Specific Populations

Pregnancy

Category C (1st trimester); Category D (2nd and 3rd trimesters).1 47 (See Fetal/Neonatal Morbidity and Mortality under Cautions and see Boxed Warning.)

Lactation

Distributed into milk.1 47 Caution if used in nursing women.47 3 4

Pediatric Use

Safety and efficacy remain to be fully established in children;1 47 however, some experts have recommended dosages for hypertension based on current limited clinical experience.62

Geriatric Use

Insufficient experience in patients ≥65 years of age to determine whether geriatric patients respond differently than younger adults.1 47 However, cautious dosing recommended due to greater frequency of decreased hepatic, renal, and/or cardiac function and of concomitant disease and drug therapy observed in the elderly.1 47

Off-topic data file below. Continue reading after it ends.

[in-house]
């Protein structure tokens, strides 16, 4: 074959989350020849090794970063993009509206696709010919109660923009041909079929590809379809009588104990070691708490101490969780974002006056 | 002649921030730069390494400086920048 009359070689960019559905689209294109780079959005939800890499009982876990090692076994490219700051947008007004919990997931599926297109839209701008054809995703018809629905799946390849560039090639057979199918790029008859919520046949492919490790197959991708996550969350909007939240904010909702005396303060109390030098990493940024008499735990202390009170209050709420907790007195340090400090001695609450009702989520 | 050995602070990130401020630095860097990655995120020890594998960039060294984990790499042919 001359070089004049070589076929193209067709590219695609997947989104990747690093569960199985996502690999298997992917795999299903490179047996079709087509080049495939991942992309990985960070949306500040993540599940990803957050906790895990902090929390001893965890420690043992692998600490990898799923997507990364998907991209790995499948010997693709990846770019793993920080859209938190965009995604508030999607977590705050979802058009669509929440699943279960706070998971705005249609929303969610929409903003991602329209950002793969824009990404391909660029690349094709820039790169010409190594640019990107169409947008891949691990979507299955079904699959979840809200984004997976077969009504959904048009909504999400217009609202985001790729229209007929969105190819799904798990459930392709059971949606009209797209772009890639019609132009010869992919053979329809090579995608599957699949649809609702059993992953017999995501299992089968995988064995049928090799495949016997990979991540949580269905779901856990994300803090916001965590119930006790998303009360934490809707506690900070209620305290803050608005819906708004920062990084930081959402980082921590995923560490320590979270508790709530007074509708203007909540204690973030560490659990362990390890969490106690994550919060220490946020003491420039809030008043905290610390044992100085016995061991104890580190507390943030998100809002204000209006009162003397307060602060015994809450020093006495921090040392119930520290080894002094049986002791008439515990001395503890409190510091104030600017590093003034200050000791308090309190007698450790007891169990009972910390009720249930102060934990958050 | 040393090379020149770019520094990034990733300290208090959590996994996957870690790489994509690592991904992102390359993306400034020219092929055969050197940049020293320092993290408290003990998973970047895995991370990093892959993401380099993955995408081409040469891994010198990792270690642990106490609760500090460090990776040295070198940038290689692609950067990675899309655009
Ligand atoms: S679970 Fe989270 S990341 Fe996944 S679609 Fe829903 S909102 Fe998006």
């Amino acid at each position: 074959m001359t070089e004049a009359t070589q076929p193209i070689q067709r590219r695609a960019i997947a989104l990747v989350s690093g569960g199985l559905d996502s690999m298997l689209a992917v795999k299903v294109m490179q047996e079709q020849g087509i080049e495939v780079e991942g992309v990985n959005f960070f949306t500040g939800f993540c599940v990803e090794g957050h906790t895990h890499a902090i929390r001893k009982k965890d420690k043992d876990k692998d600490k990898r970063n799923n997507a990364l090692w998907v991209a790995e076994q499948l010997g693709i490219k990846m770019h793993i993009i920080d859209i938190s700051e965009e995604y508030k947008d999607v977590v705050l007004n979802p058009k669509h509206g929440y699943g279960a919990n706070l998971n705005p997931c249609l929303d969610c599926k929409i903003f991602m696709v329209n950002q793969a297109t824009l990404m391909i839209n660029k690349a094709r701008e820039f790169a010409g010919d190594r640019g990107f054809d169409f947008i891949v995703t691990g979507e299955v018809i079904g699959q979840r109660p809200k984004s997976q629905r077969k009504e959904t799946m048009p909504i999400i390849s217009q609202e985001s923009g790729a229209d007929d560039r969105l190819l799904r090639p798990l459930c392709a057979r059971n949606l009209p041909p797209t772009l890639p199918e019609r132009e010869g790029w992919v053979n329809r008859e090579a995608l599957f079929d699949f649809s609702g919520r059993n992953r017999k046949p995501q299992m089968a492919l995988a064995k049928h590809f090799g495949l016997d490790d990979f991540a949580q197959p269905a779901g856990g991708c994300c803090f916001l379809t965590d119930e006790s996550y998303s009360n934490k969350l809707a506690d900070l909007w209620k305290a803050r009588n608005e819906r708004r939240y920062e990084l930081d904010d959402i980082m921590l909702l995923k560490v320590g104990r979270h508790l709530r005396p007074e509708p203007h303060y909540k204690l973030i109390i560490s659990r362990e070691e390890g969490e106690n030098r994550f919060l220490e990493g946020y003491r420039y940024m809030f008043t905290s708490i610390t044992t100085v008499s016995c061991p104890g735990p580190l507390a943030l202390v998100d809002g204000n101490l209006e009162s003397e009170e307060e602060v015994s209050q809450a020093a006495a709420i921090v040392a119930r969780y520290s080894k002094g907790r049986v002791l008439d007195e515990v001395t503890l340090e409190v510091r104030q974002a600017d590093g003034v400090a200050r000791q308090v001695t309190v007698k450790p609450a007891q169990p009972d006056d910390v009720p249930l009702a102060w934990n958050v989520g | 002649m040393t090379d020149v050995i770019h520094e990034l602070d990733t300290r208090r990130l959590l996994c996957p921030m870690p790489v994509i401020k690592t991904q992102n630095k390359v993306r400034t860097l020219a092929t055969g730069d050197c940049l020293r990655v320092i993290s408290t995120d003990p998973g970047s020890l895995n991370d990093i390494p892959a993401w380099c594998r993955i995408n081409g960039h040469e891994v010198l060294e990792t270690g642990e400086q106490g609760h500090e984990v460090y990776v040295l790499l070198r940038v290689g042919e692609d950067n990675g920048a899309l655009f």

Renal Impairment

Deterioration of renal function may occur. (See Renal Effects under Cautions.)1 47

Initial dosage adjustment recommended in patients with renal impairment.1 (See Renal Impairment under Dosage and Administration.) Safety and efficacy not established in patients with Clcr <10 mL/minute.1 47

Quinapril/hydrochlorothiazide fixed combinations are not recommended in patients with severe renal impairment (Clcr ≤30 mL/minute or Scr >3 mg/dL).47

Hepatic Impairment

Use with caution in patients with hepatic impairment or progressive liver disease.47

Black Patients

BP reduction may be smaller in black patients compared with patients of other races.1 24 25 47 48 49 (See Hypertension under Uses.)

Higher incidence of angioedema reported with ACE inhibitors in black patients compared with other races.1 47 49 500

Common Adverse Effects